The bus ride from Salento was an endless succession of turns, downs and ups to the 2600 meters of Bogota’.
I’m glad I did it during the day: I couldn’t have sleep anyway, and the scenery as well as the on-board movies were good.
Allright, straight to the point: Bogota’ is the city that impressed me the least in my trip.
Let me say the bad things first:
- It’s cold and huge (2600 meters and 8 millions inhabitants). It’s the only place in Colombia where I had to wear a jacket!
- The rolo, this is the nickname for people from the capital, don’t have the beautiful Colombian attitude I found elsewhere
- The Candelaria area, recommended for backpackers, was full of very insisting beggers that made me feel unsecure at times
- The bus system is complex, aggravated by the fact that I got spoiled by the ease of Medellin unique Metro system
- it’s more expensive, that means less cheap than the other Colombian cities (always a good reason for backpackers to complain, I had learn)
Did I have a bad time in Bogota’?
No way! I had good experiences (first CouchSurfing host) and enjoyed something different than in the previous destinations (the hostel lifestyle I ditched so far) 🙂
My first CouchSurfing host
How and why CouchSurfing is great in Colombia, I’ve already talk about.
After more than a month in Latin America my level of Spanish made me feel comfortale enough to try my first CouchSurfing experience, so I looked for a host in Bogota’.
The day after I sent few, selected requests (mainly girls with “SALSA” keyword in their profiles), I got a positive answer from Inga.
She has been a fantastic host: funny, active, creative and also dramatic girl.
And of course Salsa-holic 🙂
She hosted me in the sofa’ of her cool apartment in a nice residential area of the city, and took me out with her friends (many other CouchSurfers) for a b-day party on Friday, and to Salsa dance on Saturday.
After 2 days spent talking in my broken Spanish about pretty much *everything*, imagine my surprise when she picked up a phone call and started talking in perfect English!!
Well, good practice for me and good fun too.
I’ve learn lot of espressions like “es una chimba!” (something like “very cool!”) and “genial!” (same meaning).
I left Inga after the weekend, to continue discovering Bogota’ from an hostel.
10 minutes after I checked-in at Platypus hostel, I thought I arrived to a madhouse.
The first 3 people I met were far from this World. But it wasn’t a party hostel, so I didn’t run away like I did in Medellin.
It ended up that we form a great group and visited the city together, like good tourists.
Here the best things I saw in Bogotá.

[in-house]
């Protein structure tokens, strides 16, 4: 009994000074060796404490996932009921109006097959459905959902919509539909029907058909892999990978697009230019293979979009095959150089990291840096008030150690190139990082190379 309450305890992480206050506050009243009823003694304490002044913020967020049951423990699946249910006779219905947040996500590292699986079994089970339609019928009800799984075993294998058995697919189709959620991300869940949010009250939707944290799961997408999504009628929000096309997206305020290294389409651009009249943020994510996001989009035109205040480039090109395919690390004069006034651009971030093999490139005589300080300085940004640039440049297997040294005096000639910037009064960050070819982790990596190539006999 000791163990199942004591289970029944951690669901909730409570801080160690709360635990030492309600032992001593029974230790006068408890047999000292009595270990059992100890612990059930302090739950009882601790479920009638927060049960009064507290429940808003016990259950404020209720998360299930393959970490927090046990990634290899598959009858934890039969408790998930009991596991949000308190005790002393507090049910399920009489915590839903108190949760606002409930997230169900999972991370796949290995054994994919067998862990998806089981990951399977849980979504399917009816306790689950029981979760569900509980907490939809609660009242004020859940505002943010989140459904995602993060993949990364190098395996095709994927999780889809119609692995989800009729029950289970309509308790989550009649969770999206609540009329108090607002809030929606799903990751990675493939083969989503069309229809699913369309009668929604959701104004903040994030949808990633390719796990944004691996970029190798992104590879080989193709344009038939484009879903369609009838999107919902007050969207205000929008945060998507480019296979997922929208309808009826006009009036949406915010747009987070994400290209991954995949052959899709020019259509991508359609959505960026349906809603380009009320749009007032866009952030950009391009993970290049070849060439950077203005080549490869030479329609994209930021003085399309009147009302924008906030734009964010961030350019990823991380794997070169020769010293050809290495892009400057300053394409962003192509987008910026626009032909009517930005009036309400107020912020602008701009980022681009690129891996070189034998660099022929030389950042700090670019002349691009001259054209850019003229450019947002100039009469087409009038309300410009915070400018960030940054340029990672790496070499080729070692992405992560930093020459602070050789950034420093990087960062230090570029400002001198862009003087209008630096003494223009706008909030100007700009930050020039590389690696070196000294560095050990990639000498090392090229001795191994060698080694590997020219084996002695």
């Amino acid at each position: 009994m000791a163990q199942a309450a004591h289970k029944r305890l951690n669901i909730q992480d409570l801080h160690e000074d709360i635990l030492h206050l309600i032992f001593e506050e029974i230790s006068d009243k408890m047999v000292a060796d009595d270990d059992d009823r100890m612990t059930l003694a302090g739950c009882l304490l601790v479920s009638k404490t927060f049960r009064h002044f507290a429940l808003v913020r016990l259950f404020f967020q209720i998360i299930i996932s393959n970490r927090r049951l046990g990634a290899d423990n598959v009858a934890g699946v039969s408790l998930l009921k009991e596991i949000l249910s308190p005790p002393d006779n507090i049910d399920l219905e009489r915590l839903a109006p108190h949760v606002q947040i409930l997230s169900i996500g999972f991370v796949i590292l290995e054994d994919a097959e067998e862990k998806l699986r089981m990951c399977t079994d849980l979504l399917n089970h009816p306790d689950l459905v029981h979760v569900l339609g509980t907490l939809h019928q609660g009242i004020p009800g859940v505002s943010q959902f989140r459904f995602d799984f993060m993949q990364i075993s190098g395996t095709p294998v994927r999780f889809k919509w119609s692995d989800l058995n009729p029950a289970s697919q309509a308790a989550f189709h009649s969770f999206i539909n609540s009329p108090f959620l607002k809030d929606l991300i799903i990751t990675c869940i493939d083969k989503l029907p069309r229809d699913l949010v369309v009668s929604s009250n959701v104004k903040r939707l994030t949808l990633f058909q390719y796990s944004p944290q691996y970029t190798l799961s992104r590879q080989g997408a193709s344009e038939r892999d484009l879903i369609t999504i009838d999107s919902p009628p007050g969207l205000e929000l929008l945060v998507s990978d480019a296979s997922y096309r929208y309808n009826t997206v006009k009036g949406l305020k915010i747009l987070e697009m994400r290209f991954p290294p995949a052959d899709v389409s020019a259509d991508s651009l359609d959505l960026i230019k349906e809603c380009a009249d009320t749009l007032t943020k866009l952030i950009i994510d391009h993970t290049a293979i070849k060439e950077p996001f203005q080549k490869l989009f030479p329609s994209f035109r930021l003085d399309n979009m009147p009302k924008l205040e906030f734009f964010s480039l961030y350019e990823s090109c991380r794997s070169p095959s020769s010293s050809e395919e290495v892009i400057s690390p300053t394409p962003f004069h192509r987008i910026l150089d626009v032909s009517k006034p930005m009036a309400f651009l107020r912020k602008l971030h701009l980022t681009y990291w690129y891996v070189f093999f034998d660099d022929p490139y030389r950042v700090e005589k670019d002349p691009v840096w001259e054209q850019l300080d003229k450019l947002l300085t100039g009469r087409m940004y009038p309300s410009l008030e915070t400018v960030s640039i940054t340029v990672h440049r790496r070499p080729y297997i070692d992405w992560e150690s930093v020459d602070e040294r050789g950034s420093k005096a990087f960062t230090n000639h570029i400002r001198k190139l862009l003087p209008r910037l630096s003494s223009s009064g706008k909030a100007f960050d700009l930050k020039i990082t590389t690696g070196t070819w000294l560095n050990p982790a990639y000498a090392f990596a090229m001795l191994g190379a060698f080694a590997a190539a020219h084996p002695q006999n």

Bogotá bike tour
I recommend anyone visiting Bogotá to go for it.
This tour is run by the friendly and interesting Mike, an American (ex?) jurnalist with a real passion for this city.
A city where the bike culture is so big that each Sunday morning the main streets are closed to cars.
In 5 hours of easy-riding (don’t worry about the red lights and cycling in the sidewalks or in the wrong ways, it’s part of your Colombian experience) I saw places I would not even think about going to visit.
Beside some of the most important sights, Mike took us to interesting destinations like the market of palo chemao, where he let us try all the Colombian fruits we don’t have oversea… like guanabana, maracuya, zapote… Mike put all these fruits available with pictures in this page.
All photos from the tour are here:
A visit to Bogotá Gold Museum can take from 15 minutes up to a whole day – depending on your attention span 🙂
I’m very happy I could join (and understand) a guided tour that saved me from getting bored like hell reading the description of the thousands gold objects in display at the museum.
The visit is a must, just don’t plan how much time to spend there in advance 🙂
Don’t try to walk up there: the walkable road has been closed apparently because all the bandits of Bogotá were spending the days waiting for gringos.
The cable-car is much more charming and the view up there is worthed the price of 14400 COP (about 7 USD, 6 EUR), a bit high for Colombian standard.
Pics from Cerro Monserrate and museums here:
Zipaquirá Salt Cathedral
How you like an underground Roman Catholic church built 200 meters underground in a salt mine?
This is the Salt Cathedral of Zipaquirá, a stunning visit 1.5 hours north from Bogotá.
The guided tour is very well prepared and the beauty of the place makes you forgive the bad smell.
The church is presented in a range of changing lights that were really spectacular for me (I’m easy to please), too much tacky, gaudy or flamboyant from an American buddy 🙂
Pics from Salt Cathedral: